- Wilmar is refinancing its floating-rate loans (which have been enjoying low interest rates for the past few years) into fixed-rate loans in preparation for rising interest rates. Similar to the move done by BreadTalk in my earlier article, this will help to stabilize their interest payments and allow the company to better predict and budget their expenses down the road.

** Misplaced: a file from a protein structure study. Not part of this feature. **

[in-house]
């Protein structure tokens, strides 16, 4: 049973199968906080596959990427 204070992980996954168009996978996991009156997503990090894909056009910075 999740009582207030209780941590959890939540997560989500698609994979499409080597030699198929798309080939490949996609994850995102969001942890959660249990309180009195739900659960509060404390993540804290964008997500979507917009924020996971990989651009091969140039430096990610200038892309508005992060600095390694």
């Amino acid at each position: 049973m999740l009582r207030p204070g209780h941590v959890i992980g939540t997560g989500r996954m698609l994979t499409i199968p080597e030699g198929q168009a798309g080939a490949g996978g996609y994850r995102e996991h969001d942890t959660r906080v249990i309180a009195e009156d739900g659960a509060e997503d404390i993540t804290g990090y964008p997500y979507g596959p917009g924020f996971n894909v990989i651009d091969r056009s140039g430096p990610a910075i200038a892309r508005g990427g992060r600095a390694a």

- Kuok doesn’t plan to spin off any of Wilmar’s existing business divisions for an IPO. The benefit of an IPO and listing an individual business division as a separate company on the stock exchange is that it greatly increases the overall value of the new company. But in doing so, the separate companies would require arms-length transactions with each other and incur higher overhead costs, something that Kuok feels is not worth doing. Kuok wants to focus on building up Wilmar as a whole rather than deal with corporate restructurings. If Kuok staunchly believes in his own entrepreneurial instincts rather than listen to analysts’ expectations and with his track record, this the kind of CEO I would comfortably entrust my money with.